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BACKGROUND: HISTORICAL PERSPECTIVE

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The surgical management of breast cancer has changed greatly since the late 1880s when Halsted started utilizing radical mastectomy for breast cancer treatment.1 Although this approach obtained local control, it resulted in horrible deformities and a constant physical reminder of the cancer operation with numerous psychological impacts. It was not until the advent of screening mammograms that the disease could be discovered in earlier stages and less extreme surgical interventions could be established.

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In the 1970s several studies showed that portions of the breast could be preserved and that survival was improved using radiation as an adjuvant therapy (breast conservation therapy or BCT). BCT compared to total mastectomy proved to hold equivalent disease-free, distant disease-free, and overall 5-year survival.1 With numerous other studies demonstrating the oncological safety of BCT, breast conservation has become a popular and, in many centers, the preferred surgical treatment of breast cancer.2-6 However, the aesthetic outcomes after a lumpectomy or partial mastectomy and radiation are unpredictable and frequently unacceptable, leaving 20% to 30% of patients with residual deformities.7,8 Figure 150-1 is an example of a patient who had a disfiguring result after being treated with BCT for a lower pole lesion. As many as 25% to 50% of women who undergo BCT have been reported to be dissatisfied with their aesthetic outcome.7-10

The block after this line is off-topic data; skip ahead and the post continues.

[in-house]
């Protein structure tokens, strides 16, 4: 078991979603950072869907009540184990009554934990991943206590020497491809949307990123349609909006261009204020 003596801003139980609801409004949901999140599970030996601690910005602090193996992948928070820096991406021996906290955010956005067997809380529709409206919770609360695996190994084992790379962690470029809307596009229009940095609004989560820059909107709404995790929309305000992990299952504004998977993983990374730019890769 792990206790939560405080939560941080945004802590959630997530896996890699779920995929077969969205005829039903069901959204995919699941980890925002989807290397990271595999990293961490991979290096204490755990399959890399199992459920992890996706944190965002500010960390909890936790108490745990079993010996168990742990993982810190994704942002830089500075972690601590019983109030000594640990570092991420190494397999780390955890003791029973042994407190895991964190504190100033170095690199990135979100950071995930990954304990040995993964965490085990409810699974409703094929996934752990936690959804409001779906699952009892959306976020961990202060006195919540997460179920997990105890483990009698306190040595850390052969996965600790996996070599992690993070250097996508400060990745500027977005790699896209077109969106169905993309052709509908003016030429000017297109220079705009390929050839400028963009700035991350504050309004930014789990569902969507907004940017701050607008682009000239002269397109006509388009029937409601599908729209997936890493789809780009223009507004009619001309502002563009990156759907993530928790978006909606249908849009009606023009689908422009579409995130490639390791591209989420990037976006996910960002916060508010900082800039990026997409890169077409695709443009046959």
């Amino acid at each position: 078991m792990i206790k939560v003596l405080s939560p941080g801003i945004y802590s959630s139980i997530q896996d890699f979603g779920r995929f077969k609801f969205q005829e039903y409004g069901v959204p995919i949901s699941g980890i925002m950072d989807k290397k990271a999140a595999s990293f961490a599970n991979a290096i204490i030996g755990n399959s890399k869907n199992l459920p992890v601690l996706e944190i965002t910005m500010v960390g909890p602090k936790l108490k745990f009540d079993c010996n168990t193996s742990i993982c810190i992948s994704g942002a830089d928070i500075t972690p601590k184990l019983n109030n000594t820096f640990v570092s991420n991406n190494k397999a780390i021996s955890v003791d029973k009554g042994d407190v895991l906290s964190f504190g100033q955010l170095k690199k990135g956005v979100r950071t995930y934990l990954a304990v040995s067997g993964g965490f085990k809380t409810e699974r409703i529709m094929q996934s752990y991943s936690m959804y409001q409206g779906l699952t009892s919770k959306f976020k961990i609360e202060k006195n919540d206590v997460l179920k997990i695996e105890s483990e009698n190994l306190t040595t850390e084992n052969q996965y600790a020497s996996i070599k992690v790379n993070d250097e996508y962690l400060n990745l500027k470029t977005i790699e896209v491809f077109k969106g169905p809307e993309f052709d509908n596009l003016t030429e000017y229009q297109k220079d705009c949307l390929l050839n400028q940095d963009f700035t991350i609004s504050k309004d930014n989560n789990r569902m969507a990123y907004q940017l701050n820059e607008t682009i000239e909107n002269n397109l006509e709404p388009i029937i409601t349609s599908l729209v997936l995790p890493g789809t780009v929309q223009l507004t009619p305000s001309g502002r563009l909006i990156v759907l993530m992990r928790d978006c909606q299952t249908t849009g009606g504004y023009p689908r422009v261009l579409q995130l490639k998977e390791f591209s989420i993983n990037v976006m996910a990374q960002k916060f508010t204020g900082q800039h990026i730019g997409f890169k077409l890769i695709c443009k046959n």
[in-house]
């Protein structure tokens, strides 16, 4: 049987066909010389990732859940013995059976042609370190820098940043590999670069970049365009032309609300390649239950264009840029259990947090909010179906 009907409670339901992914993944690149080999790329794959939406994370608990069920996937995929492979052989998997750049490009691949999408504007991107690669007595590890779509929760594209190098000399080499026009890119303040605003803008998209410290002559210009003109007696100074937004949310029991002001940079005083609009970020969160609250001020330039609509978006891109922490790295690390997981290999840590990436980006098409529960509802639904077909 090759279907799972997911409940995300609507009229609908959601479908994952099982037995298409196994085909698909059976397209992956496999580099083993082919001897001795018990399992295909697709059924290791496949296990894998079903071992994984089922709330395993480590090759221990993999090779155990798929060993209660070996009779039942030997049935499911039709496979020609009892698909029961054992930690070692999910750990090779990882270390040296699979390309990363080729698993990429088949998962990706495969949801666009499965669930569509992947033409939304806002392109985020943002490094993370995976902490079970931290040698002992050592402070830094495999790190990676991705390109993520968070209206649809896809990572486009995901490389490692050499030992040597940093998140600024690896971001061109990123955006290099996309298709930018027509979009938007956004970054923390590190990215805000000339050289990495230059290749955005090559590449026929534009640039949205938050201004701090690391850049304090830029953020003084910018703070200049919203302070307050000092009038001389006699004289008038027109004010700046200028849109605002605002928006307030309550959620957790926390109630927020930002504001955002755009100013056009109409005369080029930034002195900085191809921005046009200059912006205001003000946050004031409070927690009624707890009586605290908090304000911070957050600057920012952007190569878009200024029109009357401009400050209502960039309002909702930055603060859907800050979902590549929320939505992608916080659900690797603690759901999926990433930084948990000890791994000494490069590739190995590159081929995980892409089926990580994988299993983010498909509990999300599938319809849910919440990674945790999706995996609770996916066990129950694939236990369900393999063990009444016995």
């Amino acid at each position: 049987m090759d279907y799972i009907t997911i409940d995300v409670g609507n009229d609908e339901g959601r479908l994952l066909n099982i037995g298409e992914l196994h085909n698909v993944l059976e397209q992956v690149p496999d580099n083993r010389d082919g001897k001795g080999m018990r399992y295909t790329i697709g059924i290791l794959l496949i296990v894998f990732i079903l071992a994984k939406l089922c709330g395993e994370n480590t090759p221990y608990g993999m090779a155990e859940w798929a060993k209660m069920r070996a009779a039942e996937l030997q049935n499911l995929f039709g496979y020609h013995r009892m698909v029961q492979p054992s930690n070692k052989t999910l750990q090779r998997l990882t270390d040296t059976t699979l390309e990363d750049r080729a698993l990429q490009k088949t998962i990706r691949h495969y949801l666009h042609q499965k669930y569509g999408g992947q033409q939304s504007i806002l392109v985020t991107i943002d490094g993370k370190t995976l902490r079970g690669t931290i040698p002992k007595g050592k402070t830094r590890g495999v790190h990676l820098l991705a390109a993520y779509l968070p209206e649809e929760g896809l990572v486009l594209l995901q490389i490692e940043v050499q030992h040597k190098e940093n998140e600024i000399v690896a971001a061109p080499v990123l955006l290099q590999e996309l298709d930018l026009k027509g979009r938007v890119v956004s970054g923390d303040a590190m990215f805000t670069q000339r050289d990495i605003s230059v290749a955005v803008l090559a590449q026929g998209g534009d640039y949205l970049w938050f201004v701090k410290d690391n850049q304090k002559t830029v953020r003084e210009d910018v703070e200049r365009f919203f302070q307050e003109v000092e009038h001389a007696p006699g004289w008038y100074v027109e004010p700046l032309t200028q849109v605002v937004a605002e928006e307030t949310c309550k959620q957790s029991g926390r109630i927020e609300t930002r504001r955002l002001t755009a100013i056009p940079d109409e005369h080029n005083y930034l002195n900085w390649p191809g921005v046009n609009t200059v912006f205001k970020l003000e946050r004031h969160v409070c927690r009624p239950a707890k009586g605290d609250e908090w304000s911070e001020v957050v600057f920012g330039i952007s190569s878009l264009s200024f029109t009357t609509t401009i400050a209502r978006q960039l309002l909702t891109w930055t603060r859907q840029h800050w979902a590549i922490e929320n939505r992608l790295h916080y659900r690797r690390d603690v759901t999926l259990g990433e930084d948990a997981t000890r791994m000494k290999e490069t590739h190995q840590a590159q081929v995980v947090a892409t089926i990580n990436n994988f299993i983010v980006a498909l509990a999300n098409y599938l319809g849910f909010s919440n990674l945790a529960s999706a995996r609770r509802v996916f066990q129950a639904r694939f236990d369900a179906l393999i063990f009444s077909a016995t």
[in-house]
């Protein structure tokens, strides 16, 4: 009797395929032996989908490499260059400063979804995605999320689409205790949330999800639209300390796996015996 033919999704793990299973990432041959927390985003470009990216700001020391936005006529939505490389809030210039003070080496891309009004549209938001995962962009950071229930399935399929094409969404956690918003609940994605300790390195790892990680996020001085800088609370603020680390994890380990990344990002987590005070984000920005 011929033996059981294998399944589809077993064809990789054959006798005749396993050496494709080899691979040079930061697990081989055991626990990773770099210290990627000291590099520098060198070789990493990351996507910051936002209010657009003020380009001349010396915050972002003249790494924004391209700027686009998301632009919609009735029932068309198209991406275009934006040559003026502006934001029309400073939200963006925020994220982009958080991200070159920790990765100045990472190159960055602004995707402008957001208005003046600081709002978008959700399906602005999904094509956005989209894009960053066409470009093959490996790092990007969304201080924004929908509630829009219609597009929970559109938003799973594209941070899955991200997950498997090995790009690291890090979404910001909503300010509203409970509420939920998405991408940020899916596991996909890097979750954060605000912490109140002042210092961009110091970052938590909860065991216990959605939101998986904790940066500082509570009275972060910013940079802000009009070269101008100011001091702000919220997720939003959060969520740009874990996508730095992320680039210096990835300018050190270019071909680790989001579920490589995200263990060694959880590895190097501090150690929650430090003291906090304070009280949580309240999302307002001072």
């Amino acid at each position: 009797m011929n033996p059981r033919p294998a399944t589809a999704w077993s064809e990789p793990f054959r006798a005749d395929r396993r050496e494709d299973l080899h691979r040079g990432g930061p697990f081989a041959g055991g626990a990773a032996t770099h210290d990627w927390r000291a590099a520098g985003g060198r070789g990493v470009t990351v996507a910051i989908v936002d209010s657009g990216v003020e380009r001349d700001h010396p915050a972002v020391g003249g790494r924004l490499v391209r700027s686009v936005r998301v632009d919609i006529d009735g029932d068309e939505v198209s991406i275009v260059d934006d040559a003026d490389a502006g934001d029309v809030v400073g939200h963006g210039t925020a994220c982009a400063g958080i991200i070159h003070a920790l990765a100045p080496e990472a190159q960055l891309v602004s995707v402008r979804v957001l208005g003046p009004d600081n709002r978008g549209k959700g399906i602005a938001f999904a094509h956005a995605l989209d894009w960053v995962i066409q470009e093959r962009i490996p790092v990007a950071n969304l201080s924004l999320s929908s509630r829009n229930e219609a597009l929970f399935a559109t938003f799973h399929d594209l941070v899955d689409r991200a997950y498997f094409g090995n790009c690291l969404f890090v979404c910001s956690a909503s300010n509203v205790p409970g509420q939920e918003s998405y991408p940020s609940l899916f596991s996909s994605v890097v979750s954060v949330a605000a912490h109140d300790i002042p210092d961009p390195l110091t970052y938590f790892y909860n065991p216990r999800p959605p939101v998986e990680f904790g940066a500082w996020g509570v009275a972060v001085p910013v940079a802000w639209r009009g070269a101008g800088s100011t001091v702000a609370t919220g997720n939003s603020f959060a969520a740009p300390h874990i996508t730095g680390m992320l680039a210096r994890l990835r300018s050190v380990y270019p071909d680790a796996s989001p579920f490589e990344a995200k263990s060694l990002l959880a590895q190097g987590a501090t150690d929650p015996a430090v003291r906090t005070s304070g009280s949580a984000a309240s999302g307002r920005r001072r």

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FIGURE 150-1

Example of the effect of radiation on a lumpectomy defect.

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Despite the risks of poor aesthetic outcomes, many patients and surgeons choose the opportunity to preserve one's breast. To counteract the potential disfigurement of BCT while providing oncologically successful outcomes in BCT, breast remodeling techniques are being developed and refined. In 2000, Werner Audretsch coined the term “Oncoplastic Surgery,” which appropriately combined the aspects of the oncological resection of the tumor and plastic surgery reconstruction.1,11 Oncoplastic surgery can also be referred to as partial mastectomy reconstruction. These techniques combine the principles of proper oncologic resection with the tenets of aesthetic breast surgery.12 Oncoplastic surgery is now an option that should be offered to women undergoing BCT to optimize their aesthetic outcomes.

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Utilizing the skillset required in breast reductions and mastopexy, oncoplastic procedures help to reduce the deforming effects of radiation therapy upon seroma cavities. At the same time, the remaining breast tissues can be recontoured with potential improvement in ptosis of the breast mound and skin. In addition to determining the oncological safety of breast conservation, patient selection and timing for the reconstruction are crucial for successful outcome. It is essential that early referral is made to the plastic surgeon to allow preoperative planning and, if feasible, to avoid performing the procedure in a delayed setting when complications are much higher.

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TYPES/CLASSIFICATION OF LUMPECTOMY DEFECTS

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